Modern technology has led to an increase in consumer sleep technology (CST). Various forms include sleep tracking applications and wearable devices. Most CST devices are not FDA-approved. None of these have been adequately tested among patients with insomnia. As such, these tools should not be used as substitutes for medical evaluation.1 However, CSTs can be used to provide additional information to enhance the patient-provider interaction.
The American Academy of Sleep Medicine (AASM) summarizes the advantages and disadvantages of CST in the chart below1:
Table courtesy and permission provided by JCSM. Access article at: https://doi.org/10.5664/jcsm.7128.
Light Exposure Before Bedtime
Light exposure especially from electronic devices close to bedtime can disrupt your circadian rhythm. The circadian rhythm is the body’s internal clock that either signals alertness or prepares you for rest. Light inhibits the secretion of the hormone melatonin from the pineal gland in the brainstem. Melatonin is the signal to the internal clock that it is time to sleep. Blue enriched light which radiates from electronic devices is particularly effective in delaying melatonin secretion. Research has shown that use of electronic devices delays the onset of sleep and can be a factor in precipitation or perpetuation of insomnia.
Dr. Charles Czeisler describes how electronic reading devices can worsen sleep.
Sleep Tracking Devices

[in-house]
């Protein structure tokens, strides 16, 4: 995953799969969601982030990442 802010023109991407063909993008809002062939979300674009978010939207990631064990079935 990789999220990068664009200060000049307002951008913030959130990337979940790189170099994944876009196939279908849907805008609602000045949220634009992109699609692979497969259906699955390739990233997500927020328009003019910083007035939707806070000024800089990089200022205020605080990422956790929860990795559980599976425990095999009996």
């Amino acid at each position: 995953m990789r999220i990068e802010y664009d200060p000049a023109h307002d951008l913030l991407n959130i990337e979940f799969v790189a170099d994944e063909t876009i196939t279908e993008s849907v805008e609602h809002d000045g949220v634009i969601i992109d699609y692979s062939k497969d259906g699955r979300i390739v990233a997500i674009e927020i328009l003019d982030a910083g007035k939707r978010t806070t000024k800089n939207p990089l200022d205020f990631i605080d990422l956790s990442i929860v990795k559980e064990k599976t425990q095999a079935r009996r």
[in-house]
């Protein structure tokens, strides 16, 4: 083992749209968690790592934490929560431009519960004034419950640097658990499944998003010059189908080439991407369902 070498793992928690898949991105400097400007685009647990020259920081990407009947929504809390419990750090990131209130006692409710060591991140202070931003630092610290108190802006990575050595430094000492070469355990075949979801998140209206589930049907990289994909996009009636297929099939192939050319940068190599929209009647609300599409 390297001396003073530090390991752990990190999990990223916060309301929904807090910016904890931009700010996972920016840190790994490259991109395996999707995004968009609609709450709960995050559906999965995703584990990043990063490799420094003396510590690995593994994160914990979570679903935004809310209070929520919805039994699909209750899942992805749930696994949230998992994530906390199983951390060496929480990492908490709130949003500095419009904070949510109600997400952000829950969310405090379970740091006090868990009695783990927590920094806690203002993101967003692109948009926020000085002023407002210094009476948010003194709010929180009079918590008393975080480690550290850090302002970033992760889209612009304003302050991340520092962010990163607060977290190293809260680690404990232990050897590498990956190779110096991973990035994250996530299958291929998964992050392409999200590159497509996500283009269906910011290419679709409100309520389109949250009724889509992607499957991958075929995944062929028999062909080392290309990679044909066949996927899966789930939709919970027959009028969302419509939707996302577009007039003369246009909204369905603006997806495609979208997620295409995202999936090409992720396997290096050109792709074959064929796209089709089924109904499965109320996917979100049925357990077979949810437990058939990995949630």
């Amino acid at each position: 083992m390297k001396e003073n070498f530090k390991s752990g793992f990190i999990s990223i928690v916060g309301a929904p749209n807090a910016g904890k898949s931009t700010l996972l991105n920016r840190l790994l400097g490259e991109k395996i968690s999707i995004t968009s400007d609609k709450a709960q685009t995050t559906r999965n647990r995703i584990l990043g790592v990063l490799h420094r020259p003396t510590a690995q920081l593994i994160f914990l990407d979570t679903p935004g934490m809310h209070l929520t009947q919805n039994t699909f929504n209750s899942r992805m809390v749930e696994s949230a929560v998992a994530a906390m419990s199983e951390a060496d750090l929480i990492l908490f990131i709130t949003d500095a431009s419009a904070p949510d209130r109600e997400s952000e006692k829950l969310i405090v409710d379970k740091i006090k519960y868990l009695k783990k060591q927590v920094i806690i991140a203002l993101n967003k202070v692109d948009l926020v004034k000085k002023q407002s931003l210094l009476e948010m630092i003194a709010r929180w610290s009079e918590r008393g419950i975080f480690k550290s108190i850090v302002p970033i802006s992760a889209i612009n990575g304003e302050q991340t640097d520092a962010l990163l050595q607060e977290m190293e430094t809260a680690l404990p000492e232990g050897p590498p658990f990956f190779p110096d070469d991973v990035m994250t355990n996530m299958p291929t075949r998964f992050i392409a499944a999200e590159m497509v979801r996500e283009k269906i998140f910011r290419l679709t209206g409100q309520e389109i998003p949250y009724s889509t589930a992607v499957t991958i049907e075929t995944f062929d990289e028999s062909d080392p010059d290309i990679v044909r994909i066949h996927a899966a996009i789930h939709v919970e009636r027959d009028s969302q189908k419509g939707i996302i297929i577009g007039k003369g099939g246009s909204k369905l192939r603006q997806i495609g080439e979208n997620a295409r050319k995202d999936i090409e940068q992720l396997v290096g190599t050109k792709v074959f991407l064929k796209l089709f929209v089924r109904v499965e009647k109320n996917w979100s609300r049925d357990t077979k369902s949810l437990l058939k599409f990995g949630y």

Technology has increased the amount of sleep data available to the individual. A recent study of healthy participants showed a sleep tracking application to sufficiently measure sleep and heart rate variables.2 More ongoing studies are assessing the efficacy and benefits of using sleep tracking applications for sleep disorders.3
Sleep tracking devices often contain a sensor (accelerometer) that records your movements. This accelerometer is the essential component of an actigraph (watch video on actigraphy), a device which sleep specialists and researchers use to estimate sleep patterns over extended periods of time. Generally, it interprets your lack of movement as “sleep” and movements like tossing and turning as “awake.” These devices can provide sleep information in your natural sleep environment. However, the data from these devices and other CSTs should be considered as only estimates of one's sleep. They should never be used instead of clinical interviews, sleep diaries, or overnight sleep studies when indicated.
- Khosla S, et al. "Consumer sleep technology: an American Academy of Sleep Medicine position statement." J Clin Sleep Med. 2018; 14(5): 877-880. https://doi.org/10.5664/jcsm.7128.
- Berryhill S, et al. "Effect of wearables on sleep in healthy individuals: a randomized crossover trial and validation study." J Clin Sleep Med. 2020; 16(5): 775-783.
- Collen, Jacob F, York CM. "Wrist Wearables: More Questions than Answers?." J Clin Sleep Med. 2019; 15(8): 1077-1078.